Oh Ship! Mark Pattison Speaks on Surmounting the Seven Summits

Learn how goal-setting is helping him climb the world’s highest peaks.

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At 59, former NFL player Mark Pattison is poised to become the oldest person to surmount the Seven Summits—the highest mountain peaks on each continent—not to mention the only NFL player to accomplish this ambitious goal. Mark has now climbed six of them. He’s scaled Kilimanjaro and Denali twice. He’d planned to tackle Mount Everest in March of 2020 but had to postpone the climb until mid-May of 2021 due to COVID.

Preparing for Everest

“I think where people meet success is where preparation meets opportunity,” says Mark. He’s scaled 45-degree ice walls stretching 1,100 feet up, had two avalanches on either side of him surging down the mountain, and fallen into a crevasse. But the biggest issue he’s encountered is fellow climbers who don’t fully show up to the challenge. 

Too often, they just hit the Stairmaster and think they’re ready for a major climb.

“I train like an animal,” he says. He devotes himself to three or four hours a day of training, seven days a week. 

Whatever you’re doing, it starts with caring for your body: limiting alcohol intake, eating the right foods, and, of course, training, he emphasizes.

Setting a goal that propels you forward

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Everyone gets stuck at some point, but goal setting can help us get back into action, says Mark. Taking up mountain climbing helped him emerge from a place of feeling stuck and channel his energy in a positive direction. Setting the lofty goal of climbing the Seven Summits gave him the drive he needed, focusing his energy on taking the steps to make it happen.

“I wanted to do something athletic, and I wanted to do something that’s amazing and grand, something that’s way out there,” he says. “I’ve gotta have something that’s gonna keep propelling me all the way to the top.” 

At the very top lies competitive greatness, and getting there is about loving the process and following your passion, he asserts. Just make sure you choose a goal that’s genuinely achievable and worthwhile. His greatest strength is never giving up when he’s facing challenges, but that’s also his greatest weakness, he notes.

Tools for goal-setting

In 2017, while stuck in the tent during a snowstorm on Denali, Mark came up with an acronym for getting unstuck called SUMMITS: Seed, Unleash, Move, Measure, Improve, Traverse, Summit. 

He takes inspiration from UCLA head coach John Wooden’s pyramid of success: 25 individual and team goals that ultimately bring you to the pinnacle of success, he explains.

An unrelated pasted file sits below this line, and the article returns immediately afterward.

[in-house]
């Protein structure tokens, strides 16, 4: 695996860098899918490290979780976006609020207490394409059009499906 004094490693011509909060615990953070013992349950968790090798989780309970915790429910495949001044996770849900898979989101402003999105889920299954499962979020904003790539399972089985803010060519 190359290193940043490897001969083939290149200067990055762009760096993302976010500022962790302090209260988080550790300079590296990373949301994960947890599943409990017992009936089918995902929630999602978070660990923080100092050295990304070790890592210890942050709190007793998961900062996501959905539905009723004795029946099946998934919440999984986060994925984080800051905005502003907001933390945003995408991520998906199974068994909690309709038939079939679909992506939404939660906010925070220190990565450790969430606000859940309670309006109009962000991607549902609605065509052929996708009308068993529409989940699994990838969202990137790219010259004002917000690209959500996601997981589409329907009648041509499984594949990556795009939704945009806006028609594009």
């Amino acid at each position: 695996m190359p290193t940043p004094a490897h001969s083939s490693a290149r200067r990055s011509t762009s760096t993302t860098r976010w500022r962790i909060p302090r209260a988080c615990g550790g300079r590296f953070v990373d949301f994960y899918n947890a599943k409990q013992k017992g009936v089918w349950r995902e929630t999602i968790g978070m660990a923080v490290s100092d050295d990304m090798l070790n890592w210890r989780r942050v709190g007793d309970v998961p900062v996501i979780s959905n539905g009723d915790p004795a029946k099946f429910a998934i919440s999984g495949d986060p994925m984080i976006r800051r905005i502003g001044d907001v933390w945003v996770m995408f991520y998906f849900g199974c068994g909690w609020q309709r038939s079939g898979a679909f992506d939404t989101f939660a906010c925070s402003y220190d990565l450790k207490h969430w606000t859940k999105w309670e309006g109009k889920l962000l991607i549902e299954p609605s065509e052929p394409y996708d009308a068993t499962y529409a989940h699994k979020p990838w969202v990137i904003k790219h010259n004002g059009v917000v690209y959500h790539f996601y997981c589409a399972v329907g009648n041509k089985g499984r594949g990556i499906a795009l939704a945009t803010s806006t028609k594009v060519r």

Revisiting goals

When the pandemic postponed his Everest climb, he had to reset to maintain momentum. “I decided to really double down at that time,” he says. He thought, If I’m going to keep doing this, I need to have an even higher and grander goal to keep my motivation and inspiration going. So, he decided to not only climb Mount Everest but to ascend the world’s fourth-highest mountain, Lhotse, directly after descending Everest. He would be the oldest person to accomplish that feat.

He also aims to climb the highest mountain in every U.S. state.

Going all-in

In 2019, he was climbing Vinson Massif in Antarctica with a man who wanted to climb the Seven Summits but didn’t train at the level he needed to. Mark tracked his journey on Everest with the help of the Garmond app and knew he was in trouble when he struggled for 18 hours to reach the top. He got there, raised his hand, and died at the summit. “It’s a tragic story of when you don’t go all-in. With Mount Everest, there are real consequences of not training the right way,” says Mark. 

There are real consequences in other realms like business, too, he notes. It could be losing your job or letting people who depend on you down.

Being fully invested in your goal can take you anywhere you want to go, Mark says. “You can win that account, you can win that mountain, you can make an NFL team, you can sell that companywhatever you’re trying to do, you gotta be in it cause there’s gonna be tough times.” He knows he’ll be tired and low on energy during the mountain climbs at times, but having a truly inspiring goal will keep him going.

For Mark, going all-in meant moving to a place where he could acclimate to living at a high elevation. He left the Seattle area for Sun Valley, Idaho, where he now lives.

Infusing work with meaning

Connecting his work to a broader mission has also propelled Mark forward. He has merged his mountain climbing with a cause that’s near and dear to his heart. His daughter has epilepsy, and he started a campaign in Sun Valley called Amelia’s Everest that raised over $29,000, representing the height of Mount Everest, to help find cures for the condition. In 2020, he partnered with an organization called Higher Ground, which helps people with cognitive issues to experience outdoor activities, to raise $27,940, representing the height of Lhotse.

The Garmond app will allow people to track Mark’s journey up Everest when it comes time to make the climb. Visit MarkPattisonNFL.com to tune in to his journey in mid-May! He also has a podcast called Finding Your Summit, which explores stories of people doing extraordinary things.

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Freddie Laker

A veteran digital marketer with experience working with some of the world's biggest global brands. He now focuses on providing interim leadership to PE-backed firms.

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